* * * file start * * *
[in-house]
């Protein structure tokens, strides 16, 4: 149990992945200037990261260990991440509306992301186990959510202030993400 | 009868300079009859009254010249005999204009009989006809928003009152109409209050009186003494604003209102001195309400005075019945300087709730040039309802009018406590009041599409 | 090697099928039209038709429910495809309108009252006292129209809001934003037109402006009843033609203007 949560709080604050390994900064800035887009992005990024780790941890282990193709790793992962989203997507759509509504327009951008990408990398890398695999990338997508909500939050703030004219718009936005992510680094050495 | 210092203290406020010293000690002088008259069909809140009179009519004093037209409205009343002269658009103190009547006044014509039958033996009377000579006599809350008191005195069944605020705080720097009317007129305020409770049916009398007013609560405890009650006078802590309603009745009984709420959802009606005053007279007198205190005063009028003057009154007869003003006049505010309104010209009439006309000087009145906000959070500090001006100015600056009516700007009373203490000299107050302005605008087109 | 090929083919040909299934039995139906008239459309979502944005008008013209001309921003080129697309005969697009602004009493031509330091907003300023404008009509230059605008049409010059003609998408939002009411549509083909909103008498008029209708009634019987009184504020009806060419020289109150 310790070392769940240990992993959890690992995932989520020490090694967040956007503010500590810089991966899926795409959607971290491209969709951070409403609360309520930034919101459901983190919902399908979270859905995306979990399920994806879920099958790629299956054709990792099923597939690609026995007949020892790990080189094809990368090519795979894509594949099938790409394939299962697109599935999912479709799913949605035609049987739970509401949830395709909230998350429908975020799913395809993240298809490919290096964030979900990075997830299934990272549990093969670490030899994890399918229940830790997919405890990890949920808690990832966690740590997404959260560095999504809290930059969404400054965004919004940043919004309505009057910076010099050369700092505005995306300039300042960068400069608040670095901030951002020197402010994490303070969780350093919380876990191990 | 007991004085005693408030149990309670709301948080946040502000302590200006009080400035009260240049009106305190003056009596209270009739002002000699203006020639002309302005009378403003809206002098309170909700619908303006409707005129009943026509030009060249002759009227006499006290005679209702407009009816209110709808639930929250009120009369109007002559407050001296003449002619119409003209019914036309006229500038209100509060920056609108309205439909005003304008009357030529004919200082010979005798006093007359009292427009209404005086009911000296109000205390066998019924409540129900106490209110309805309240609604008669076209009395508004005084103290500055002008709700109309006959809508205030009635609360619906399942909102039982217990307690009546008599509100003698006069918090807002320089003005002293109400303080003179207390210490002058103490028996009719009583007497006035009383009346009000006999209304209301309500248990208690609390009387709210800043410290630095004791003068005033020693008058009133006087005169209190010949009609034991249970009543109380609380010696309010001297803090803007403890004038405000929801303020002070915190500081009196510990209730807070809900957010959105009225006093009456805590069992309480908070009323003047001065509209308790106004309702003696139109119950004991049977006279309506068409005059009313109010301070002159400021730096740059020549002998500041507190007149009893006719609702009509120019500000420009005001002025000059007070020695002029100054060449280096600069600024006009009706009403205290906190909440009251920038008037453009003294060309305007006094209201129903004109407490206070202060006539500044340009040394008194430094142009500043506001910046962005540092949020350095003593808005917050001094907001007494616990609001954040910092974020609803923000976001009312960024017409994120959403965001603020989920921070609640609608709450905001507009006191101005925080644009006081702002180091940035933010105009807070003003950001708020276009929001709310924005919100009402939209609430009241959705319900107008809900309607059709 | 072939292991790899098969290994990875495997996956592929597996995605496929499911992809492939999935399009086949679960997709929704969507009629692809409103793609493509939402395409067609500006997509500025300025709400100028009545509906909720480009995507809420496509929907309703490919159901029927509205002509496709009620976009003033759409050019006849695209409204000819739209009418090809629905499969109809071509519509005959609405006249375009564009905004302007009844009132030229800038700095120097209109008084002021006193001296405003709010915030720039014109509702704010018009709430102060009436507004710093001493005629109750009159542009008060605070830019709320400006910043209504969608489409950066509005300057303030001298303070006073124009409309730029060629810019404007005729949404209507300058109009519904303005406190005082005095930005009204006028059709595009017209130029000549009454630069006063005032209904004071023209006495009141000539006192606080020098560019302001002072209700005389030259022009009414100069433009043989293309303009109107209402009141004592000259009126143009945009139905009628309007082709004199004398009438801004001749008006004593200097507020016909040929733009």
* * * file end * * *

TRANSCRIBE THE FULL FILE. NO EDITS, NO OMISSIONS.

[in-house]
């Protein structure tokens, strides 16, 4: 149990992945200037990261260990991440509306992301186990959510202030993400 | 009868300079009859009254010249005999204009009989006809928003009152109409209050009186003494604003209102001195309400005075019945300087709730040039309802009018406590009041599409 | 090697099928039209038709429910495809309108009252006292129209809001934003037109402006009843033609203007 949560709080604050390994900064800035887009992005990024780790941890282990193709790793992962989203997507759509509504327009951008990408990398890398695999990338997508909500939050703030004219718009936005992510680094050495 | 210092203290406020010293000690002088008259069909809140009179009519004093037209409205009343002269658009103190009547006044014509039958033996009377000579006599809350008191005195069944605020705080720097009317007129305020409770049916009398007013609560405890009650006078802590309603009745009984709420959802009606005053007279007198205190005063009028003057009154007869003003006049505010309104010209009439006309000087009145906000959070500090001006100015600056009516700007009373203490000299107050302005605008087109 | 090929083919040909299934039995139906008239459309979502944005008008013209001309921003080129697309005969697009602004009493031509330091907003300023404008009509230059605008049409010059003609998408939002009411549509083909909103008498008029209708009634019987009184504020009806060419020289109150 310790070392769940240990992993959890690992995932989520020490090694967040956007503010500590810089991966899926795409959607971290491209969709951070409403609360309520930034919101459901983190919902399908979270859905995306979990399920994806879920099958790629299956054709990792099923597939690609026995007949020892790990080189094809990368090519795979894509594949099938790409394939299962697109599935999912479709799913949605035609049987739970509401949830395709909230998350429908975020799913395809993240298809490919290096964030979900990075997830299934990272549990093969670490030899994890399918229940830790997919405890990890949920808690990832966690740590997404959260560095999504809290930059969404400054965004919004940043919004309505009057910076010099050369700092505005995306300039300042960068400069608040670095901030951002020197402010994490303070969780350093919380876990191990 | 007991004085005693408030149990309670709301948080946040502000302590200006009080400035009260240049009106305190003056009596209270009739002002000699203006020639002309302005009378403003809206002098309170909700619908303006409707005129009943026509030009060249002759009227006499006290005679209702407009009816209110709808639930929250009120009369109007002559407050001296003449002619119409003209019914036309006229500038209100509060920056609108309205439909005003304008009357030529004919200082010979005798006093007359009292427009209404005086009911000296109000205390066998019924409540129900106490209110309805309240609604008669076209009395508004005084103290500055002008709700109309006959809508205030009635609360619906399942909102039982217990307690009546008599509100003698006069918090807002320089003005002293109400303080003179207390210490002058103490028996009719009583007497006035009383009346009000006999209304209301309500248990208690609390009387709210800043410290630095004791003068005033020693008058009133006087005169209190010949009609034991249970009543109380609380010696309010001297803090803007403890004038405000929801303020002070915190500081009196510990209730807070809900957010959105009225006093009456805590069992309480908070009323003047001065509209308790106004309702003696139109119950004991049977006279309506068409005059009313109010301070002159400021730096740059020549002998500041507190007149009893006719609702009509120019500000420009005001002025000059007070020695002029100054060449280096600069600024006009009706009403205290906190909440009251920038008037453009003294060309305007006094209201129903004109407490206070202060006539500044340009040394008194430094142009500043506001910046962005540092949020350095003593808005917050001094907001007494616990609001954040910092974020609803923000976001009312960024017409994120959403965001603020989920921070609640609608709450905001507009006191101005925080644009006081702002180091940035933010105009807070003003950001708020276009929001709310924005919100009402939209609430009241959705319900107008809900309607059709 | 072939292991790899098969290994990875495997996956592929597996995605496929499911992809492939999935399009086949679960997709929704969507009629692809409103793609493509939402395409067609500006997509500025300025709400100028009545509906909720480009995507809420496509929907309703490919159901029927509205002509496709009620976009003033759409050019006849695209409204000819739209009418090809629905499969109809071509519509005959609405006249375009564009905004302007009844009132030229800038700095120097209109008084002021006193001296405003709010915030720039014109509702704010018009709430102060009436507004710093001493005629109750009159542009008060605070830019709320400006910043209504969608489409950066509005300057303030001298303070006073124009409309730029060629810019404007005729949404209507300058109009519904303005406190005082005095930005009204006028059709595009017209130029000549009454630069006063005032209904004071023209006495009141000539006192606080020098560019302001002072209700005389030259022009009414100069433009043989293309303009109107209402009141004592000259009126143009945009139905009628309007082709004199004398009438801004001749008006004593200097507020016909040929733009």